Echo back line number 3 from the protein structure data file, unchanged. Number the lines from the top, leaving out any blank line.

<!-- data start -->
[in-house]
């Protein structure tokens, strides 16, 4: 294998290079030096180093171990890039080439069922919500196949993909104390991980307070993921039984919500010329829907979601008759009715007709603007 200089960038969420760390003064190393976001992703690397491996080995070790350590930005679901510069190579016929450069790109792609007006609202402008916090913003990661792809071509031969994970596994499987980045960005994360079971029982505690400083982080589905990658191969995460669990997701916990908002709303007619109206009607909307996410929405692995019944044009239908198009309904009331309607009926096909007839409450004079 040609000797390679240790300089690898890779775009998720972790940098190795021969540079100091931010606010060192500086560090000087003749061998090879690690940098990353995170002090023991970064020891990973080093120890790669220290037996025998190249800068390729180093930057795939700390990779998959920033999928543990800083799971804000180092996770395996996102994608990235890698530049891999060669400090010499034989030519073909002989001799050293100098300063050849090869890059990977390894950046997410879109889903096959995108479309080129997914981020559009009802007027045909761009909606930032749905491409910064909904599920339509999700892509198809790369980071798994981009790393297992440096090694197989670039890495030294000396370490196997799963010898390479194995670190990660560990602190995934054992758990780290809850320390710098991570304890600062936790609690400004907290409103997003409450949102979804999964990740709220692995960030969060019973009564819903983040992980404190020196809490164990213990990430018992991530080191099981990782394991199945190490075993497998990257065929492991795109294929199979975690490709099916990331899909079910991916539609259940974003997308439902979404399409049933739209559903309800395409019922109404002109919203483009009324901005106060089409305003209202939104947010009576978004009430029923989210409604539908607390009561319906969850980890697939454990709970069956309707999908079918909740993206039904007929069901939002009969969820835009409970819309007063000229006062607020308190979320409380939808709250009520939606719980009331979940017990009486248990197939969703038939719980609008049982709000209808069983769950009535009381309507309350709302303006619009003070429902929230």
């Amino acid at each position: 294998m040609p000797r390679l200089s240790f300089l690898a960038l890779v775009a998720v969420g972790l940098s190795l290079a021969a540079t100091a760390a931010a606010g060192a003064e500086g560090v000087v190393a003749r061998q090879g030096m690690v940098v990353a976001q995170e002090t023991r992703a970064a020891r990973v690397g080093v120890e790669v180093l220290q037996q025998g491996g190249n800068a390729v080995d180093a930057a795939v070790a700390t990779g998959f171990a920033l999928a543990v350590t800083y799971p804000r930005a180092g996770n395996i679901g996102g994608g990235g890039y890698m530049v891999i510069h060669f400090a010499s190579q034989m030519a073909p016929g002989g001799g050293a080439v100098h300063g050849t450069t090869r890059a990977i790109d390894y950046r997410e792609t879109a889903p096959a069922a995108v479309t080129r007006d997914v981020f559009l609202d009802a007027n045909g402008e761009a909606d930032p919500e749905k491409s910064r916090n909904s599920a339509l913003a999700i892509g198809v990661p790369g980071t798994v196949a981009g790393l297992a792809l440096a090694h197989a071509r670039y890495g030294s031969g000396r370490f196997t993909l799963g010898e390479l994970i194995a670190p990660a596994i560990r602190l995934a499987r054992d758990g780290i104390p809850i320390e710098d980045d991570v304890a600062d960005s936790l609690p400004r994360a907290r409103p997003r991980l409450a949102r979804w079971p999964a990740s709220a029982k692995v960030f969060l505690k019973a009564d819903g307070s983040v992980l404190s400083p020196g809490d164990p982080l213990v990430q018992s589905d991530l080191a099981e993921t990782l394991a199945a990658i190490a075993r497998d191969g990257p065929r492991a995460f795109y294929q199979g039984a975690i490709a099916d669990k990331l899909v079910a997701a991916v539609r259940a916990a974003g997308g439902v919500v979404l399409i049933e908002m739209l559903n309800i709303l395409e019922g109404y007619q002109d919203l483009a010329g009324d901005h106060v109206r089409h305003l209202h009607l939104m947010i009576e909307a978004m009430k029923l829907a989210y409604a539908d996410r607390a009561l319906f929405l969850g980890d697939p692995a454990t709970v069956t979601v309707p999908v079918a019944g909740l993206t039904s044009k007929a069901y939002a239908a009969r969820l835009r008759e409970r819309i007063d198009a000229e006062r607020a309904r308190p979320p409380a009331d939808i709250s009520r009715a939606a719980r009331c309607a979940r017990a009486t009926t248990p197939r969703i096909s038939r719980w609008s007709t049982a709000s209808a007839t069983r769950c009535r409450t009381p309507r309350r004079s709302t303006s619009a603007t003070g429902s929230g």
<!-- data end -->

């Amino acid at each position: 294998m040609p000797r390679l200089s240790f300089l690898a960038l890779v775009a998720v969420g972790l940098s190795l290079a021969a540079t100091a760390a931010a606010g060192a003064e500086g560090v000087v190393a003749r061998q090879g030096m690690v940098v990353a976001q995170e002090t023991r992703a970064a020891r990973v690397g080093v120890e790669v180093l220290q037996q025998g491996g190249n800068a390729v080995d180093a930057a795939v070790a700390t990779g998959f171990a920033l999928a543990v350590t800083y799971p804000r930005a180092g996770n395996i679901g996102g994608g990235g890039y890698m530049v891999i510069h060669f400090a010499s190579q034989m030519a073909p016929g002989g001799g050293a080439v100098h300063g050849t450069t090869r890059a990977i790109d390894y950046r997410e792609t879109a889903p096959a069922a995108v479309t080129r007006d997914v981020f559009l609202d009802a007027n045909g402008e761009a909606d930032p919500e749905k491409s910064r916090n909904s599920a339509l913003a999700i892509g198809v990661p790369g980071t798994v196949a981009g790393l297992a792809l440096a090694h197989a071509r670039y890495g030294s031969g000396r370490f196997t993909l799963g010898e390479l994970i194995a670190p990660a596994i560990r602190l995934a499987r054992d758990g780290i104390p809850i320390e710098d980045d991570v304890a600062d960005s936790l609690p400004r994360a907290r409103p997003r991980l409450a949102r979804w079971p999964a990740s709220a029982k692995v960030f969060l505690k019973a009564d819903g307070s983040v992980l404190s400083p020196g809490d164990p982080l213990v990430q018992s589905d991530l080191a099981e993921t990782l394991a199945a990658i190490a075993r497998d191969g990257p065929r492991a995460f795109y294929q199979g039984a975690i490709a099916d669990k990331l899909v079910a997701a991916v539609r259940a916990a974003g997308g439902v919500v979404l399409i049933e908002m739209l559903n309800i709303l395409e019922g109404y007619q002109d919203l483009a010329g009324d901005h106060v109206r089409h305003l209202h009607l939104m947010i009576e909307a978004m009430k029923l829907a989210y409604a539908d996410r607390a009561l319906f929405l969850g980890d697939p692995a454990t709970v069956t979601v309707p999908v079918a019944g909740l993206t039904s044009k007929a069901y939002a239908a009969r969820l835009r008759e409970r819309i007063d198009a000229e006062r607020a309904r308190p979320p409380a009331d939808i709250s009520r009715a939606a719980r009331c309607a979940r017990a009486t009926t248990p197939r969703i096909s038939r719980w609008s007709t049982a709000s209808a007839t069983r769950c009535r409450t009381p309507r309350r004079s709302t303006s619009a603007t003070g429902s929230g």